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Myocardial salvage in acute myocardial infarction assessed by magnetic resonance imaging – influences by the antioxidative agent N-acetylcystein


Myocardial salvage can be assessed retrospectively by T2-weighted and delayed enhancement images as shown in animal studies [1]. Currently there are only limited data in humans with acquisition of T2-weighted images not covering the full ventricle [2]. Animal trials showed that the antioxidant effects of N-Acetylcystein (N-ACC) reduce reperfusion injury and N-ACC might prevent the occurrence of contrast-induced nephropathy (CIN) in patients undergoing primary PCI.


Aim of this trial was to establish myocardial salvage imaging by MR as a surrogate endpoint in a randomized single-blinded trial and to show that high-dose N-ACC reduces reperfusion injury by its antioxidative properties. Furthermore, N-ACC might reduce the incidence of contrast-induced nephropathy (CIN).


Two hundred-fifty-one patients undergoing primary PCI were randomized to either high-dose N-ACC (2 × 1200 mg/d for 48 hours) or placebo plus optimal hydratation. The two primary endpoints were: 1) occurrence of CIN defined as an increase in the serum creatinine concentration of >25% from the baseline value within 72 h; 2) Myocardial salvage measured by T2-weighted STIR-images (covering the left ventricle from base to apex) and delayed enhancement MRI at day 2–4 after primary PCI. Myocardial salvage index was calculated as area at risk-infarct size/area at risk.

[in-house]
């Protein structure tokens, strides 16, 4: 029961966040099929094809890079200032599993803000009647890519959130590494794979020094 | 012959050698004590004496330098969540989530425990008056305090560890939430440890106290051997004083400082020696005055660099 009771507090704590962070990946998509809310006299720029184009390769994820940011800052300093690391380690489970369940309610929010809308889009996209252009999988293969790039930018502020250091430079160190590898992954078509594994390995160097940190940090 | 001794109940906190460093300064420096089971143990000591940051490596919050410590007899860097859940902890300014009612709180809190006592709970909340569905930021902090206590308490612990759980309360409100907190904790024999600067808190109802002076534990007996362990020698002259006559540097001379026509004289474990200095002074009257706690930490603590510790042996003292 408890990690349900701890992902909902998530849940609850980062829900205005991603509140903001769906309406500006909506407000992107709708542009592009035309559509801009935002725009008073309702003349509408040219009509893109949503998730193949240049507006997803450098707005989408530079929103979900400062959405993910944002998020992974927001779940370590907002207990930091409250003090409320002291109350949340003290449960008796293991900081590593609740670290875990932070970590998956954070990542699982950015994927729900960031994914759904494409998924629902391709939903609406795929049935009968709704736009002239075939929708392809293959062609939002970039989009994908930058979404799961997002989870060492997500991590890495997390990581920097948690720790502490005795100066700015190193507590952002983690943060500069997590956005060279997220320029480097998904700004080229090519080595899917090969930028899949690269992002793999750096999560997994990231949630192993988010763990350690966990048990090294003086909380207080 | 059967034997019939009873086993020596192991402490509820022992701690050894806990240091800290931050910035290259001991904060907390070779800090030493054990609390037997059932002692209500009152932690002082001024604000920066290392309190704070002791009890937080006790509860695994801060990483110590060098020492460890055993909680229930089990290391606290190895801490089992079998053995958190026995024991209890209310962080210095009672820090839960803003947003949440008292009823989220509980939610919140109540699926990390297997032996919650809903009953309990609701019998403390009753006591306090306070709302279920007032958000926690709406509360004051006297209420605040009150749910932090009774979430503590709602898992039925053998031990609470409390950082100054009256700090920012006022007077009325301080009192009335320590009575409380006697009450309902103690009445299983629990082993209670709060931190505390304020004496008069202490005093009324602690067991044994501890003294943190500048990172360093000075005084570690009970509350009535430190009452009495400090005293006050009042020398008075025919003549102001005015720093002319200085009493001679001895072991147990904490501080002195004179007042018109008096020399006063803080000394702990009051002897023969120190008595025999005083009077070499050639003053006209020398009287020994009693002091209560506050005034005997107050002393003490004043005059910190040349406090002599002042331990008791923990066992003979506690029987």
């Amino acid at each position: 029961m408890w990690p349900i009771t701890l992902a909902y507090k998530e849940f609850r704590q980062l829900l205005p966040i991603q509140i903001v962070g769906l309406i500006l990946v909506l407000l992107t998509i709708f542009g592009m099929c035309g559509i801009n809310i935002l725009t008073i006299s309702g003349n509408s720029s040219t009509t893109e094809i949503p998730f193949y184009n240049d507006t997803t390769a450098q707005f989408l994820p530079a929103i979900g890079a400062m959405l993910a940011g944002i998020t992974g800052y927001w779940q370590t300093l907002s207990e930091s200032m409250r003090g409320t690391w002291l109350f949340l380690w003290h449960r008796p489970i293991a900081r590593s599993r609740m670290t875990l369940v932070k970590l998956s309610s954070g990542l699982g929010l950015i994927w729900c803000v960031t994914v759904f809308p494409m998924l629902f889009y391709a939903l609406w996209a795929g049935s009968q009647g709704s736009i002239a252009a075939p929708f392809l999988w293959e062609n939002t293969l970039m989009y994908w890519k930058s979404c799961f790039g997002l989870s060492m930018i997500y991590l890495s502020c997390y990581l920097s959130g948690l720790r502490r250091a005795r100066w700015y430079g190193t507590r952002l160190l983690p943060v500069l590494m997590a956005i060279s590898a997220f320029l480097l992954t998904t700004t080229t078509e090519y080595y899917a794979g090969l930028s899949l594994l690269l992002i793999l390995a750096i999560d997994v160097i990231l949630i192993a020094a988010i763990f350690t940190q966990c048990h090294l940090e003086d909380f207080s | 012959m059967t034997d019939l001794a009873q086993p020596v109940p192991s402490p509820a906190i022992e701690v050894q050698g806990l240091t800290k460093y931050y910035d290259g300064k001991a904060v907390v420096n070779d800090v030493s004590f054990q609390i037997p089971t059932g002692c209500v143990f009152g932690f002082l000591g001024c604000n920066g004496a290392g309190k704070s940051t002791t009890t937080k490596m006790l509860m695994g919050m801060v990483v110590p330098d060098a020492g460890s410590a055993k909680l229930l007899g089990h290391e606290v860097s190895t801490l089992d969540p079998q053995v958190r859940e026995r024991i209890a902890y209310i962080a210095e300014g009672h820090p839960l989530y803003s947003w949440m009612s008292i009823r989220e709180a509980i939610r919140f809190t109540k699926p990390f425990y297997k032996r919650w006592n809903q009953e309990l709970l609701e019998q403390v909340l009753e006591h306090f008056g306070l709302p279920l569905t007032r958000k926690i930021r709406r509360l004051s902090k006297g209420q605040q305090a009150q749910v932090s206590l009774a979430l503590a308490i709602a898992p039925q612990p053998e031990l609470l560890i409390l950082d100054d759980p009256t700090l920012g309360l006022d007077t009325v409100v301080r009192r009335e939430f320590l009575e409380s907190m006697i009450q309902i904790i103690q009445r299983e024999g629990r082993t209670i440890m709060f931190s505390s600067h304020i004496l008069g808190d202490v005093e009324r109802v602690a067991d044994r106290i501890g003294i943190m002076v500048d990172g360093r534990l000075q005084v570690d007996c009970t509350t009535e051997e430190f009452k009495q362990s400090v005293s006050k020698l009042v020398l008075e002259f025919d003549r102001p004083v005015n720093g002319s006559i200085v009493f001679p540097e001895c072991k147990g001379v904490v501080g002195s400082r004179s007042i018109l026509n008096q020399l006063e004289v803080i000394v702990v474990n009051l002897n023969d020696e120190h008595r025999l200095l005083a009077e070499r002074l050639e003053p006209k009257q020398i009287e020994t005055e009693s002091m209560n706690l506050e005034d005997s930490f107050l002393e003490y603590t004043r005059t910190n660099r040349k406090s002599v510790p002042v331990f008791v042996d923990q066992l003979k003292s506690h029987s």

Secondary endpoints were infarct size and microvascular obstruction, ST-resolution at 90 minutes and occurrence of MACE at 30 day follow-up.


Due to contraindications MRI could not be performed in 31 patients. All images were assessable for the calculation of the myocardial salvage index. The area at risk was 47.3% of the left ventricular mass (IQR 33.9; 58.8) in the N-ACC group versus 42.7% (IQR 33.7; 53.0; p = 0.39) in the placebo group. The primary endpoint reperfusion injury measured by myocardial salvage index was not different between both treatment groups (57.7; IQR 39.2; 78.0 versus 61.1; IQR 40.6; 77.7; p = 0.32). In addition, no differences in infarct size (18.3%; IQR 9.3; 26.4 versus 14.9%; IQR 8.0; 26.4; p = 0.48) and microvascular obstruction (0.7%; IQR 0.2; 1.5 versus 0.6%; IQR 0.0; 1.2; p = 0.25) as well as in ST-segment resolution were observed. The median volume of an iso-osmolar contrast agent during PCI was 190 ml (IQR 130, 250 ml) in the N-ACC and 180 (IQR 143; 228 ml) in the placebo group (p = 0.67). The primary endpoint CIN occurred in 14% in the N-ACC group and in 22% in the placebo group (p = 0.12).


MRI can reliably measure the area at risk and infarct size retrospectively and served as a surrogate endpoint in this randomized clinical trial which showed that high-dose N-ACC does not provide an additional clinical benefit to placebo with respect to prevention of myocardial reperfusion injury and CIN and in patients undergoing primary PCI.


  1. Aletras AH, Tilak GS, Natanzon A, et al: Retrospective determination of the area at risk for reperfused acute myocardial infarction with T2-weighted cardiac magnetic resonance imaging: Histopathological and displacement encoding with stimulated echoes (DENSE) functional validations. Circulation. 2006, 113: 1865-1870. 10.1161/CIRCULATIONAHA.105.576025.

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Open Access This article is published under license to BioMed Central Ltd. This is an Open Access article is distributed under the terms of the Creative Commons Attribution 2.0 International License (, which permits unrestricted use, distribution, and reproduction in any medium, provided the original work is properly cited.

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Thiele, H., Eitel, I., Hildebrand, L. et al. Myocardial salvage in acute myocardial infarction assessed by magnetic resonance imaging – influences by the antioxidative agent N-acetylcystein. J Cardiovasc Magn Reson 11 (Suppl 1), O27 (2009).

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